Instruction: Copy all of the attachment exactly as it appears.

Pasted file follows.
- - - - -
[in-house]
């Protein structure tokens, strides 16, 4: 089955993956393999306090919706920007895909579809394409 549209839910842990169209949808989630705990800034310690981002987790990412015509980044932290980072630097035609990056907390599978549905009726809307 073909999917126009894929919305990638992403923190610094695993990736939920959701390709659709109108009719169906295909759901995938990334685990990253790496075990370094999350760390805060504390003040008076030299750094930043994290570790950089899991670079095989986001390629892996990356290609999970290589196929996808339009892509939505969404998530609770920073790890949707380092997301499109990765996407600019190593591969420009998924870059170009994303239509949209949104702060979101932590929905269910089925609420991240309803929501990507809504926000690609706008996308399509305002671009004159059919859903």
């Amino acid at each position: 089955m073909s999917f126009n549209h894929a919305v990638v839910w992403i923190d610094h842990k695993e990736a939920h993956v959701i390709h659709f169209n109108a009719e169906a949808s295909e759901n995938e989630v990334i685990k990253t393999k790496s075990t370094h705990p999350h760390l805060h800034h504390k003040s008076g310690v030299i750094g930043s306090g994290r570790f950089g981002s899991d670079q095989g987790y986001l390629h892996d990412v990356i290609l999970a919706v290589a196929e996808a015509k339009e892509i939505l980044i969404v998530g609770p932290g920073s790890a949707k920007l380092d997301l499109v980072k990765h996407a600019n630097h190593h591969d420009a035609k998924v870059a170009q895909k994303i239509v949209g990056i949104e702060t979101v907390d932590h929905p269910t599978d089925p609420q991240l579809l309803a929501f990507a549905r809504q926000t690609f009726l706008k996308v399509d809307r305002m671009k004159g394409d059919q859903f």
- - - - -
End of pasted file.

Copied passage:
[in-house]
């Protein structure tokens, strides 16, 4: 089955993956393999306090919706920007895909579809394409 549209839910842990169209949808989630705990800034310690981002987790990412015509980044932290980072630097035609990056907390599978549905009726809307 073909999917126009894929919305990638992403923190610094695993990736939920959701390709659709109108009719169906295909759901995938990334685990990253790496075990370094999350760390805060504390003040008076030299750094930043994290570790950089899991670079095989986001390629892996990356290609999970290589196929996808339009892509939505969404998530609770920073790890949707380092997301499109990765996407600019190593591969420009998924870059170009994303239509949209949104702060979101932590929905269910089925609420991240309803929501990507809504926000690609706008996308399509305002671009004159059919859903």
């Amino acid at each position: 089955m073909s999917f126009n549209h894929a919305v990638v839910w992403i923190d610094h842990k695993e990736a939920h993956v959701i390709h659709f169209n109108a009719e169906a949808s295909e759901n995938e989630v990334i685990k990253t393999k790496s075990t370094h705990p999350h760390l805060h800034h504390k003040s008076g310690v030299i750094g930043s306090g994290r570790f950089g981002s899991d670079q095989g987790y986001l390629h892996d990412v990356i290609l999970a919706v290589a196929e996808a015509k339009e892509i939505l980044i969404v998530g609770p932290g920073s790890a949707k920007l380092d997301l499109v980072k990765h996407a600019n630097h190593h591969d420009a035609k998924v870059a170009q895909k994303i239509v949209g990056i949104e702060t979101v907390d932590h929905p269910t599978d089925p609420q991240l579809l309803a929501f990507a549905r809504q926000t690609f009726l706008k996308v399509d809307r305002m671009k004159g394409d059919q859903f």